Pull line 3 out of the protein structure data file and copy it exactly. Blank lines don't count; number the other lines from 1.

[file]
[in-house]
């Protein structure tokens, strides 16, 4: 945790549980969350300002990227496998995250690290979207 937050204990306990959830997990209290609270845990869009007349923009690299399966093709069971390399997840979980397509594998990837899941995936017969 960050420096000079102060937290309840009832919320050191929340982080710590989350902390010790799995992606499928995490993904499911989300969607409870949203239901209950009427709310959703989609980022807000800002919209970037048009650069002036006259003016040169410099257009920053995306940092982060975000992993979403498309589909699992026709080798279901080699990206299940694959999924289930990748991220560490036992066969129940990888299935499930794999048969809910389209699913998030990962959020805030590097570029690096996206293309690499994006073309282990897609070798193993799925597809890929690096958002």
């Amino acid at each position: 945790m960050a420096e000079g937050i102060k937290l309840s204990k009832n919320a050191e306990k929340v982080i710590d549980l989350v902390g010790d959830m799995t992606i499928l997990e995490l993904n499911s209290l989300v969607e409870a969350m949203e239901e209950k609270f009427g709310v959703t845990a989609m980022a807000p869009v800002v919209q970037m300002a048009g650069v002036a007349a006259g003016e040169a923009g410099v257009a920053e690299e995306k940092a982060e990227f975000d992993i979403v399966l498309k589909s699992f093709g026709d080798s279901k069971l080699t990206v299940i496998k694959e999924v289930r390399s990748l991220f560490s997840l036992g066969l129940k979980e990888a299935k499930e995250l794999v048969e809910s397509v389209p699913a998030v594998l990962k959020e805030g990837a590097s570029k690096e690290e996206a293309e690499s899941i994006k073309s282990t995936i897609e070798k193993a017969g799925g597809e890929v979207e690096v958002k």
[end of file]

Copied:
């Amino acid at each position: 945790m960050a420096e000079g937050i102060k937290l309840s204990k009832n919320a050191e306990k929340v982080i710590d549980l989350v902390g010790d959830m799995t992606i499928l997990e995490l993904n499911s209290l989300v969607e409870a969350m949203e239901e209950k609270f009427g709310v959703t845990a989609m980022a807000p869009v800002v919209q970037m300002a048009g650069v002036a007349a006259g003016e040169a923009g410099v257009a920053e690299e995306k940092a982060e990227f975000d992993i979403v399966l498309k589909s699992f093709g026709d080798s279901k069971l080699t990206v299940i496998k694959e999924v289930r390399s990748l991220f560490s997840l036992g066969l129940k979980e990888a299935k499930e995250l794999v048969e809910s397509v389209p699913a998030v594998l990962k959020e805030g990837a590097s570029k690096e690290e996206a293309e690499s899941i994006k073309s282990t995936i897609e070798k193993a017969g799925g597809e890929v979207e690096v958002k």